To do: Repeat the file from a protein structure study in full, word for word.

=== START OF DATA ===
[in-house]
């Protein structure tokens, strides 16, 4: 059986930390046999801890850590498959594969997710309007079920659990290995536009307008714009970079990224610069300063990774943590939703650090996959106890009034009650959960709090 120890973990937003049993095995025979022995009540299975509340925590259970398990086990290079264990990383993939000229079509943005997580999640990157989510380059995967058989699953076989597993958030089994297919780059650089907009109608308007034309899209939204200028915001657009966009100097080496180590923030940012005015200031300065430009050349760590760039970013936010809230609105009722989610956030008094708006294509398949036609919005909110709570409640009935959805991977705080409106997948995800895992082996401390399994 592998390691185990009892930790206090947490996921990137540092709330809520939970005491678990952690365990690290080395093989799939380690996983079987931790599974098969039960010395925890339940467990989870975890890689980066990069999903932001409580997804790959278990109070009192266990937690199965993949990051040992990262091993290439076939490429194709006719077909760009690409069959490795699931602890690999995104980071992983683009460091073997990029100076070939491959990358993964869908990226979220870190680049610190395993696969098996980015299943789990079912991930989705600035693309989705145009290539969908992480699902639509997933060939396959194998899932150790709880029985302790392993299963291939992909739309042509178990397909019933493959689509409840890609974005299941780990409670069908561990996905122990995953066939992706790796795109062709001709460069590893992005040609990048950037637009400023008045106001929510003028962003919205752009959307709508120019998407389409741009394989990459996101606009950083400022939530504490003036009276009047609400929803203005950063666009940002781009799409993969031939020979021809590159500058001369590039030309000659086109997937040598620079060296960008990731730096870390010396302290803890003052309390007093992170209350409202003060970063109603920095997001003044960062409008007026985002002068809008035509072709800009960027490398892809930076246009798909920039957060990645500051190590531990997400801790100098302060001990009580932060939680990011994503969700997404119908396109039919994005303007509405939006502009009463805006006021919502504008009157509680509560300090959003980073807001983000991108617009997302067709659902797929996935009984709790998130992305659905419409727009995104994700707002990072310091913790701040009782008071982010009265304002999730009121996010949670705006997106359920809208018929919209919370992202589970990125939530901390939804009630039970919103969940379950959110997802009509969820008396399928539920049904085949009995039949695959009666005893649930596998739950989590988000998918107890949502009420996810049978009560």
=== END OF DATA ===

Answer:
[in-house]
């Protein structure tokens, strides 16, 4: 059986930390046999801890850590498959594969997710309007079920659990290995536009307008714009970079990224610069300063990774943590939703650090996959106890009034009650959960709090 120890973990937003049993095995025979022995009540299975509340925590259970398990086990290079264990990383993939000229079509943005997580999640990157989510380059995967058989699953076989597993958030089994297919780059650089907009109608308007034309899209939204200028915001657009966009100097080496180590923030940012005015200031300065430009050349760590760039970013936010809230609105009722989610956030008094708006294509398949036609919005909110709570409640009935959805991977705080409106997948995800895992082996401390399994 592998390691185990009892930790206090947490996921990137540092709330809520939970005491678990952690365990690290080395093989799939380690996983079987931790599974098969039960010395925890339940467990989870975890890689980066990069999903932001409580997804790959278990109070009192266990937690199965993949990051040992990262091993290439076939490429194709006719077909760009690409069959490795699931602890690999995104980071992983683009460091073997990029100076070939491959990358993964869908990226979220870190680049610190395993696969098996980015299943789990079912991930989705600035693309989705145009290539969908992480699902639509997933060939396959194998899932150790709880029985302790392993299963291939992909739309042509178990397909019933493959689509409840890609974005299941780990409670069908561990996905122990995953066939992706790796795109062709001709460069590893992005040609990048950037637009400023008045106001929510003028962003919205752009959307709508120019998407389409741009394989990459996101606009950083400022939530504490003036009276009047609400929803203005950063666009940002781009799409993969031939020979021809590159500058001369590039030309000659086109997937040598620079060296960008990731730096870390010396302290803890003052309390007093992170209350409202003060970063109603920095997001003044960062409008007026985002002068809008035509072709800009960027490398892809930076246009798909920039957060990645500051190590531990997400801790100098302060001990009580932060939680990011994503969700997404119908396109039919994005303007509405939006502009009463805006006021919502504008009157509680509560300090959003980073807001983000991108617009997302067709659902797929996935009984709790998130992305659905419409727009995104994700707002990072310091913790701040009782008071982010009265304002999730009121996010949670705006997106359920809208018929919209919370992202589970990125939530901390939804009630039970919103969940379950959110997802009509969820008396399928539920049904085949009995039949695959009666005893649930596998739950989590988000998918107890949502009420996810049978009560």